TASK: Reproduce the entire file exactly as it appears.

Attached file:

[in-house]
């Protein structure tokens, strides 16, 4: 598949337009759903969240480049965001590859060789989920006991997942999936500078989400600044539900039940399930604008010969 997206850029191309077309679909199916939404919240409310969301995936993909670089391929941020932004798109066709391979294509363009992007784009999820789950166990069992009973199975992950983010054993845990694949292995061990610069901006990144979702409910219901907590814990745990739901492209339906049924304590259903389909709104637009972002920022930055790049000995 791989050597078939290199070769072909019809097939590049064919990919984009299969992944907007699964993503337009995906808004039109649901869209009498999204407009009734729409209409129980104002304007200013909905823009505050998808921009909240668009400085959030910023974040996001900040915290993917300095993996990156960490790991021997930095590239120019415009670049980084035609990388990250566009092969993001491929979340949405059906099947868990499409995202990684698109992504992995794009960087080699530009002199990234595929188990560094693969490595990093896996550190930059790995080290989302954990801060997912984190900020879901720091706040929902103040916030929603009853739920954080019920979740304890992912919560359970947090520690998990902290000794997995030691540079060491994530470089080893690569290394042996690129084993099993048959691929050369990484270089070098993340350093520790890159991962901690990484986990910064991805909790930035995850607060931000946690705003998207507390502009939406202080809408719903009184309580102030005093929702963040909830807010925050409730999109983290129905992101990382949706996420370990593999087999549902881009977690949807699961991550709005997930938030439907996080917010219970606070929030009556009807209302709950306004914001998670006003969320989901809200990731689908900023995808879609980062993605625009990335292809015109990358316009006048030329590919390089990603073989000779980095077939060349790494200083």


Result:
[in-house]
């Protein structure tokens, strides 16, 4: 598949337009759903969240480049965001590859060789989920006991997942999936500078989400600044539900039940399930604008010969 997206850029191309077309679909199916939404919240409310969301995936993909670089391929941020932004798109066709391979294509363009992007784009999820789950166990069992009973199975992950983010054993845990694949292995061990610069901006990144979702409910219901907590814990745990739901492209339906049924304590259903389909709104637009972002920022930055790049000995 791989050597078939290199070769072909019809097939590049064919990919984009299969992944907007699964993503337009995906808004039109649901869209009498999204407009009734729409209409129980104002304007200013909905823009505050998808921009909240668009400085959030910023974040996001900040915290993917300095993996990156960490790991021997930095590239120019415009670049980084035609990388990250566009092969993001491929979340949405059906099947868990499409995202990684698109992504992995794009960087080699530009002199990234595929188990560094693969490595990093896996550190930059790995080290989302954990801060997912984190900020879901720091706040929902103040916030929603009853739920954080019920979740304890992912919560359970947090520690998990902290000794997995030691540079060491994530470089080893690569290394042996690129084993099993048959691929050369990484270089070098993340350093520790890159991962901690990484986990910064991805909790930035995850607060931000946690705003998207507390502009939406202080809408719903009184309580102030005093929702963040909830807010925050409730999109983290129905992101990382949706996420370990593999087999549902881009977690949807699961991550709005997930938030439907996080917010219970606070929030009556009807209302709950306004914001998670006003969320989901809200990731689908900023995808879609980062993605625009990335292809015109990358316009006048030329590919390089990603073989000779980095077939060349790494200083």